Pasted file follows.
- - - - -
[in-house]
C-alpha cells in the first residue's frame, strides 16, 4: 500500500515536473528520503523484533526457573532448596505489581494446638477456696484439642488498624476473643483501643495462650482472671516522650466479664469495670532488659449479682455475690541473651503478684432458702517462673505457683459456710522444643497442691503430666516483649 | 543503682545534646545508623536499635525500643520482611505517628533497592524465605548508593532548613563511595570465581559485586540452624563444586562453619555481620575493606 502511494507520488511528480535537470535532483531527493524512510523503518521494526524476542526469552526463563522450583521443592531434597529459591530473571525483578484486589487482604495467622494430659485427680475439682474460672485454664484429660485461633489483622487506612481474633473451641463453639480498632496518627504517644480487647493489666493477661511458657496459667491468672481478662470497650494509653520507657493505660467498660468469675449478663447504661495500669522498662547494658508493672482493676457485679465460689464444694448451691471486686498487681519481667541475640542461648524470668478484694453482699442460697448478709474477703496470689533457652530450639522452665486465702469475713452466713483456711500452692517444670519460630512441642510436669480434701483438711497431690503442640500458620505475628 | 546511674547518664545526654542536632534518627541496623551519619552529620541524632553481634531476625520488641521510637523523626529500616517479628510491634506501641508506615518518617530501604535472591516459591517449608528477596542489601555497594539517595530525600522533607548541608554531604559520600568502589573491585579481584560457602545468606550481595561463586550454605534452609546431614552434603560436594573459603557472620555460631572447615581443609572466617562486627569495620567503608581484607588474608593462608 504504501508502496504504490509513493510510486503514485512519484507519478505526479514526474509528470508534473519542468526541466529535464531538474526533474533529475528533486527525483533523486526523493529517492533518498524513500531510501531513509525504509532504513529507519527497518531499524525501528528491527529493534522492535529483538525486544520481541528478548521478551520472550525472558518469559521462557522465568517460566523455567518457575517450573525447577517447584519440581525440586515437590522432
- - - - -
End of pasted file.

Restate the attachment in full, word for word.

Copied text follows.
[in-house]
C-alpha cells in the first residue's frame, strides 16, 4: 500500500515536473528520503523484533526457573532448596505489581494446638477456696484439642488498624476473643483501643495462650482472671516522650466479664469495670532488659449479682455475690541473651503478684432458702517462673505457683459456710522444643497442691503430666516483649 | 543503682545534646545508623536499635525500643520482611505517628533497592524465605548508593532548613563511595570465581559485586540452624563444586562453619555481620575493606 502511494507520488511528480535537470535532483531527493524512510523503518521494526524476542526469552526463563522450583521443592531434597529459591530473571525483578484486589487482604495467622494430659485427680475439682474460672485454664484429660485461633489483622487506612481474633473451641463453639480498632496518627504517644480487647493489666493477661511458657496459667491468672481478662470497650494509653520507657493505660467498660468469675449478663447504661495500669522498662547494658508493672482493676457485679465460689464444694448451691471486686498487681519481667541475640542461648524470668478484694453482699442460697448478709474477703496470689533457652530450639522452665486465702469475713452466713483456711500452692517444670519460630512441642510436669480434701483438711497431690503442640500458620505475628 | 546511674547518664545526654542536632534518627541496623551519619552529620541524632553481634531476625520488641521510637523523626529500616517479628510491634506501641508506615518518617530501604535472591516459591517449608528477596542489601555497594539517595530525600522533607548541608554531604559520600568502589573491585579481584560457602545468606550481595561463586550454605534452609546431614552434603560436594573459603557472620555460631572447615581443609572466617562486627569495620567503608581484607588474608593462608 504504501508502496504504490509513493510510486503514485512519484507519478505526479514526474509528470508534473519542468526541466529535464531538474526533474533529475528533486527525483533523486526523493529517492533518498524513500531510501531513509525504509532504513529507519527497518531499524525501528528491527529493534522492535529483538525486544520481541528478548521478551520472550525472558518469559521462557522465568517460566523455567518457575517450573525447577517447584519440581525440586515437590522432